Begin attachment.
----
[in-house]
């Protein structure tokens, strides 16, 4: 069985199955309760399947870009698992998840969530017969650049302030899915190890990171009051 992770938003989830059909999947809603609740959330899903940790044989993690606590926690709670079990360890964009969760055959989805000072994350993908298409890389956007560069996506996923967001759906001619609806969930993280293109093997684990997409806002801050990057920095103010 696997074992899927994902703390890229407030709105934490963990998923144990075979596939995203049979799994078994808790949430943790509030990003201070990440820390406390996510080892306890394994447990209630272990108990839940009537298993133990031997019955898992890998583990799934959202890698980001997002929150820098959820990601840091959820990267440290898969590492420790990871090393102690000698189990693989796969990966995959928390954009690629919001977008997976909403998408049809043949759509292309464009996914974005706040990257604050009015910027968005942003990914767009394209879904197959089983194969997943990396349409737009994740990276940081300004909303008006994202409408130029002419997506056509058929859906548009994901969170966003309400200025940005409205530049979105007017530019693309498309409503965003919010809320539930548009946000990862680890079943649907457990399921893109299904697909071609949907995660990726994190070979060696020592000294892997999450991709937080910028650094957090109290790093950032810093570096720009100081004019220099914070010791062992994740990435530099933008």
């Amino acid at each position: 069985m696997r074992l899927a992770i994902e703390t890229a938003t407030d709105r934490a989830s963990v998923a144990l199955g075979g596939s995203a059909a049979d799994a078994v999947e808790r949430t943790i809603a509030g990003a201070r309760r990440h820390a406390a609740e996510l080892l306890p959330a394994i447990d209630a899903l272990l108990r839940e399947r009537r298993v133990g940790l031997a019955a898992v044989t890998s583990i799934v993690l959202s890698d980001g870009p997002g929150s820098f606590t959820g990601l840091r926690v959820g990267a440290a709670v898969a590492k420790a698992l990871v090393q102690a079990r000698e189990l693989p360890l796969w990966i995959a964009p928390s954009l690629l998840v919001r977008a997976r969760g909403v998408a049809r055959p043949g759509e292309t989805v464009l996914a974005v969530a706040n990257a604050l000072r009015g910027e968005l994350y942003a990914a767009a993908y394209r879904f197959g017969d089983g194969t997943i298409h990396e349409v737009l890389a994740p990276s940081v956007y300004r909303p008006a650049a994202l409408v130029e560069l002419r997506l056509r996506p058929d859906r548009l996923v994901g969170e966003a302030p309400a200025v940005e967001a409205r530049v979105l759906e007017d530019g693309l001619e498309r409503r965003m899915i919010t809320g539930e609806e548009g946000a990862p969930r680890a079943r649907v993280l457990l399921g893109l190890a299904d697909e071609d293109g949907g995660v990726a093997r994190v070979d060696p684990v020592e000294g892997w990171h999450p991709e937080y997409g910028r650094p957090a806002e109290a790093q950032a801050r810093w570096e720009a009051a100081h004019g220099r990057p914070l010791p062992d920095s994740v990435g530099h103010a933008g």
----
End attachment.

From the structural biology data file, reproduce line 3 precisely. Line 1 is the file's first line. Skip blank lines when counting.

């Amino acid at each position: 069985m696997r074992l899927a992770i994902e703390t890229a938003t407030d709105r934490a989830s963990v998923a144990l199955g075979g596939s995203a059909a049979d799994a078994v999947e808790r949430t943790i809603a509030g990003a201070r309760r990440h820390a406390a609740e996510l080892l306890p959330a394994i447990d209630a899903l272990l108990r839940e399947r009537r298993v133990g940790l031997a019955a898992v044989t890998s583990i799934v993690l959202s890698d980001g870009p997002g929150s820098f606590t959820g990601l840091r926690v959820g990267a440290a709670v898969a590492k420790a698992l990871v090393q102690a079990r000698e189990l693989p360890l796969w990966i995959a964009p928390s954009l690629l998840v919001r977008a997976r969760g909403v998408a049809r055959p043949g759509e292309t989805v464009l996914a974005v969530a706040n990257a604050l000072r009015g910027e968005l994350y942003a990914a767009a993908y394209r879904f197959g017969d089983g194969t997943i298409h990396e349409v737009l890389a994740p990276s940081v956007y300004r909303p008006a650049a994202l409408v130029e560069l002419r997506l056509r996506p058929d859906r548009l996923v994901g969170e966003a302030p309400a200025v940005e967001a409205r530049v979105l759906e007017d530019g693309l001619e498309r409503r965003m899915i919010t809320g539930e609806e548009g946000a990862p969930r680890a079943r649907v993280l457990l399921g893109l190890a299904d697909e071609d293109g949907g995660v990726a093997r994190v070979d060696p684990v020592e000294g892997w990171h999450p991709e937080y997409g910028r650094p957090a806002e109290a790093q950032a801050r810093w570096e720009a009051a100081h004019g220099r990057p914070l010791p062992d920095s994740v990435g530099h103010a933008g």